• elizabeth lyons rasmussen says:

      I have just found this posting Kathryn. In the last 6 months or so I’ve become aware of the Evans family. My Nanny was Lucy Evans, who was my father’s mother.My father was Haydn Lyons and was born in 1905 in Newport. Are you aware of the Evans event at Tredegare House the middle of June? I’m thinking of coming from Minneapolis, Minnesota,USA for the event but have no details as of this moment. I will also be visiting family and friends while I’m in the UK. I know Nanny’s husband was a Fred but I never met him. Any information would be most helpful. Thank you.

      • Hi Elizabeth.
        I have also had contact from Martyn. So sorry not to reply to you before this. I have told Martyn
        you are welcome to use my personal email address. Monty will be so pleased to see you especially if you, as
        Martyn told me, will get to her talk. I will make evry effort to be there too.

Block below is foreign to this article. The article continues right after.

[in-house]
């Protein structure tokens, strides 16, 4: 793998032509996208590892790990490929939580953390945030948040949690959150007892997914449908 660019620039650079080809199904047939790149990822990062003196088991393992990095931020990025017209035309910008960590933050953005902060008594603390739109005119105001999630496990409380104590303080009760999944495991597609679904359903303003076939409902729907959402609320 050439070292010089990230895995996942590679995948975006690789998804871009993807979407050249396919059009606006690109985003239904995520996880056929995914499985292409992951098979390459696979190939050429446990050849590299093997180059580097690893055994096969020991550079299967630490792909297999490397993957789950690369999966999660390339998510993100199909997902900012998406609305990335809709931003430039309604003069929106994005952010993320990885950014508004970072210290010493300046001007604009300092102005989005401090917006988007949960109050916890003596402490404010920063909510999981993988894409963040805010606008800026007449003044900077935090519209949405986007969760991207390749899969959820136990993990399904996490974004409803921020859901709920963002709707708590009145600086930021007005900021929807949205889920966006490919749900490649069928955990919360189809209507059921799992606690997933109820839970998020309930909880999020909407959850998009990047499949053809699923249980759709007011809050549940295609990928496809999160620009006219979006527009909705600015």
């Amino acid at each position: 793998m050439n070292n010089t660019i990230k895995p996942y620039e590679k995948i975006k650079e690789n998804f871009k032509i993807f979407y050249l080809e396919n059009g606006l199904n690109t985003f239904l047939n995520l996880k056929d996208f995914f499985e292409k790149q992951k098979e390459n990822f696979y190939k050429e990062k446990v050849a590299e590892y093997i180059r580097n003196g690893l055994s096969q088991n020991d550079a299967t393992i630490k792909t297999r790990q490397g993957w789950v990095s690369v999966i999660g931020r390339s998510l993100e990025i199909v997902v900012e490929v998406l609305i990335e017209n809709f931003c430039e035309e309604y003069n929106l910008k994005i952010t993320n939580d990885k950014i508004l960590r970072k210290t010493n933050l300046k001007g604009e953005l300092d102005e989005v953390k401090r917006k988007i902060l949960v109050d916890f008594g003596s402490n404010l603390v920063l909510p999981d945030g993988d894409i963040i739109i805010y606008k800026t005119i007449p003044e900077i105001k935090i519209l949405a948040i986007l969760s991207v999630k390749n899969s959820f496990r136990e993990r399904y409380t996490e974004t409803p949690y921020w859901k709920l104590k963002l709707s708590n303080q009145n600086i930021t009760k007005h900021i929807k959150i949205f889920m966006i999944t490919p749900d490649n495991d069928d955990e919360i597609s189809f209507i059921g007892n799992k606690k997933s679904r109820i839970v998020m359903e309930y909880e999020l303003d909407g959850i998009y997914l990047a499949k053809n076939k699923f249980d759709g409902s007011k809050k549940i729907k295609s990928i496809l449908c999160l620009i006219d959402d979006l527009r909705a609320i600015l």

So hope this happens and Monty is the woman to give you more insight to your family connections.
        Best wishes
        Annie

    • martyn evans says:

      hi kathryn
      you may be intrested in another article i have sent to the f.o.t.h website it is on the website shown as
      reunited.it relates to another side of the family i did not no anything about until last august.
      would it be possible to have your email address so i could contact you.you can send it to annie parker
      at the friends of tredegar house & she will forward it on to me.many thanks in advance.
      martyn evans christchurch dorset

  2. Martin Wade says:

    Hello Martyn,

    I am writing a feature on Newport sportsmen who served in the First World War for the South Wales Argus. I would very much like to use some of the pictures of John Evans here. Would that be possible?

    Best regards,
    Martin Wade